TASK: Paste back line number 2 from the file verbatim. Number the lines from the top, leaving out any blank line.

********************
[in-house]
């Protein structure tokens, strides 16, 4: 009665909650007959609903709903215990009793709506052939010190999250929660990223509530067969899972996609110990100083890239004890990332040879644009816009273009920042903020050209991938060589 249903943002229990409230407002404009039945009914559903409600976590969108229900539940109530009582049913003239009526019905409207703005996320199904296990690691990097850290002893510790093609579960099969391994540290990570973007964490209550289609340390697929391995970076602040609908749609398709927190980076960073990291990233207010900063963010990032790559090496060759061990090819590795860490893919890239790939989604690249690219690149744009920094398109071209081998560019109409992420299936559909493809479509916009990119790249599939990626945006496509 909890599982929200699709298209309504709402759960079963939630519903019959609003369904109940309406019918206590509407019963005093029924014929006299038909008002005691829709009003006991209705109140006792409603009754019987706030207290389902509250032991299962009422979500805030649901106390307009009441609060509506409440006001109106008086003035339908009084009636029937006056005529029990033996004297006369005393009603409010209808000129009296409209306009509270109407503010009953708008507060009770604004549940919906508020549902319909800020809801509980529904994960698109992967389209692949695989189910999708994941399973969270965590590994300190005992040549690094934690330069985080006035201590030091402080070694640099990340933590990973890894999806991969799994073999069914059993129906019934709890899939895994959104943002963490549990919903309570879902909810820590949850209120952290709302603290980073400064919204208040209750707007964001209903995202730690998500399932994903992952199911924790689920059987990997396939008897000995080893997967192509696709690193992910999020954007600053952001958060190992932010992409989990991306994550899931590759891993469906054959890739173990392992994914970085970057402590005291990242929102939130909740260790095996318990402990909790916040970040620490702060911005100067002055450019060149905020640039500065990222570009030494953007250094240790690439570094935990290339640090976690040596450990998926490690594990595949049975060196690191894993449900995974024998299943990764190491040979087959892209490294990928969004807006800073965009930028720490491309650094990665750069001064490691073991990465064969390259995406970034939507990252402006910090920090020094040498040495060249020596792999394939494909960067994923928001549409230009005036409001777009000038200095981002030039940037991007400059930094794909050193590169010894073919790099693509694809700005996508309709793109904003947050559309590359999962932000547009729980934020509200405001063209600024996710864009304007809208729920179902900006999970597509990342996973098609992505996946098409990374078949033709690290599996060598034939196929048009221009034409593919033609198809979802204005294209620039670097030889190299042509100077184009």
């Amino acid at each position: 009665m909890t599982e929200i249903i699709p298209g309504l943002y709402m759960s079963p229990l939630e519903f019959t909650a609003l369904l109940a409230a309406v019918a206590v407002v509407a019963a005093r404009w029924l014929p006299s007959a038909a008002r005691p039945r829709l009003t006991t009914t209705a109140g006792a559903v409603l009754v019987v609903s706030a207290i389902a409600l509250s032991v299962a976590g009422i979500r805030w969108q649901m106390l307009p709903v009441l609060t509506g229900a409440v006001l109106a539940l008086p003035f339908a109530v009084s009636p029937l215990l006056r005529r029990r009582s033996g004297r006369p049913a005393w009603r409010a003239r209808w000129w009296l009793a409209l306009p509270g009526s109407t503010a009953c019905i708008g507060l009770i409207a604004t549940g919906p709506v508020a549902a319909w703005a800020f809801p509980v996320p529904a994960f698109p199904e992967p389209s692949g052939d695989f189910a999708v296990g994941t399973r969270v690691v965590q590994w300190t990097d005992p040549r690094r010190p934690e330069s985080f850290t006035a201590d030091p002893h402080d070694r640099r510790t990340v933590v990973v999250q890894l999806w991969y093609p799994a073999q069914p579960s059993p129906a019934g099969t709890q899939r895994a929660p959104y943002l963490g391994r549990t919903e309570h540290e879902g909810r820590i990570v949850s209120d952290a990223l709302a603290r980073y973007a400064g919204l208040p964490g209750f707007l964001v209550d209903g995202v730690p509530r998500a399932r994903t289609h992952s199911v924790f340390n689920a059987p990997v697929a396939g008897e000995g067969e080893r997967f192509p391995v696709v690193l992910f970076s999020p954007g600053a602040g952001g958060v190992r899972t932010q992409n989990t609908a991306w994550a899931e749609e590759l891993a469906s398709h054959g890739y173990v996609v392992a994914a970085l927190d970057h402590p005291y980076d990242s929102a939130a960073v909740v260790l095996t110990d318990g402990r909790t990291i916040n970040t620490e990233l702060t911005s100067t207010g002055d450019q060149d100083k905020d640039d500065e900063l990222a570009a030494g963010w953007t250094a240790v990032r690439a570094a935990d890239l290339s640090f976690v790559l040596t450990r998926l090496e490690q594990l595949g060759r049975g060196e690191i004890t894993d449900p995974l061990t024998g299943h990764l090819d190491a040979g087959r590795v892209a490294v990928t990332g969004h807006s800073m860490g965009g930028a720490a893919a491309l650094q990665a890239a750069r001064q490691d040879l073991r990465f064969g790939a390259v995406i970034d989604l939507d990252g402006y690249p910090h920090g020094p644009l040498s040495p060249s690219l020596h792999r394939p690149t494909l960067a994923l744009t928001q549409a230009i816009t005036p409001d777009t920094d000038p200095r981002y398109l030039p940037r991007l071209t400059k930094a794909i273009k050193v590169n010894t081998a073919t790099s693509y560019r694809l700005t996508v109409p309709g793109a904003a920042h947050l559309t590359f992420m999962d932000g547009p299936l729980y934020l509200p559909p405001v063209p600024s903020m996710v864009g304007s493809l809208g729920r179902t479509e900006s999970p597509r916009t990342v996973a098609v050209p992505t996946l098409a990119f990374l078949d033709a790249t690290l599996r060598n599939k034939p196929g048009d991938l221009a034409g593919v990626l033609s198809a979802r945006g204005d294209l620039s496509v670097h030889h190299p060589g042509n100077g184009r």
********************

């Protein structure tokens, strides 16, 4: 009665909650007959609903709903215990009793709506052939010190999250929660990223509530067969899972996609110990100083890239004890990332040879644009816009273009920042903020050209991938060589 249903943002229990409230407002404009039945009914559903409600976590969108229900539940109530009582049913003239009526019905409207703005996320199904296990690691990097850290002893510790093609579960099969391994540290990570973007964490209550289609340390697929391995970076602040609908749609398709927190980076960073990291990233207010900063963010990032790559090496060759061990090819590795860490893919890239790939989604690249690219690149744009920094398109071209081998560019109409992420299936559909493809479509916009990119790249599939990626945006496509 909890599982929200699709298209309504709402759960079963939630519903019959609003369904109940309406019918206590509407019963005093029924014929006299038909008002005691829709009003006991209705109140006792409603009754019987706030207290389902509250032991299962009422979500805030649901106390307009009441609060509506409440006001109106008086003035339908009084009636029937006056005529029990033996004297006369005393009603409010209808000129009296409209306009509270109407503010009953708008507060009770604004549940919906508020549902319909800020809801509980529904994960698109992967389209692949695989189910999708994941399973969270965590590994300190005992040549690094934690330069985080006035201590030091402080070694640099990340933590990973890894999806991969799994073999069914059993129906019934709890899939895994959104943002963490549990919903309570879902909810820590949850209120952290709302603290980073400064919204208040209750707007964001209903995202730690998500399932994903992952199911924790689920059987990997396939008897000995080893997967192509696709690193992910999020954007600053952001958060190992932010992409989990991306994550899931590759891993469906054959890739173990392992994914970085970057402590005291990242929102939130909740260790095996318990402990909790916040970040620490702060911005100067002055450019060149905020640039500065990222570009030494953007250094240790690439570094935990290339640090976690040596450990998926490690594990595949049975060196690191894993449900995974024998299943990764190491040979087959892209490294990928969004807006800073965009930028720490491309650094990665750069001064490691073991990465064969390259995406970034939507990252402006910090920090020094040498040495060249020596792999394939494909960067994923928001549409230009005036409001777009000038200095981002030039940037991007400059930094794909050193590169010894073919790099693509694809700005996508309709793109904003947050559309590359999962932000547009729980934020509200405001063209600024996710864009304007809208729920179902900006999970597509990342996973098609992505996946098409990374078949033709690290599996060598034939196929048009221009034409593919033609198809979802204005294209620039670097030889190299042509100077184009």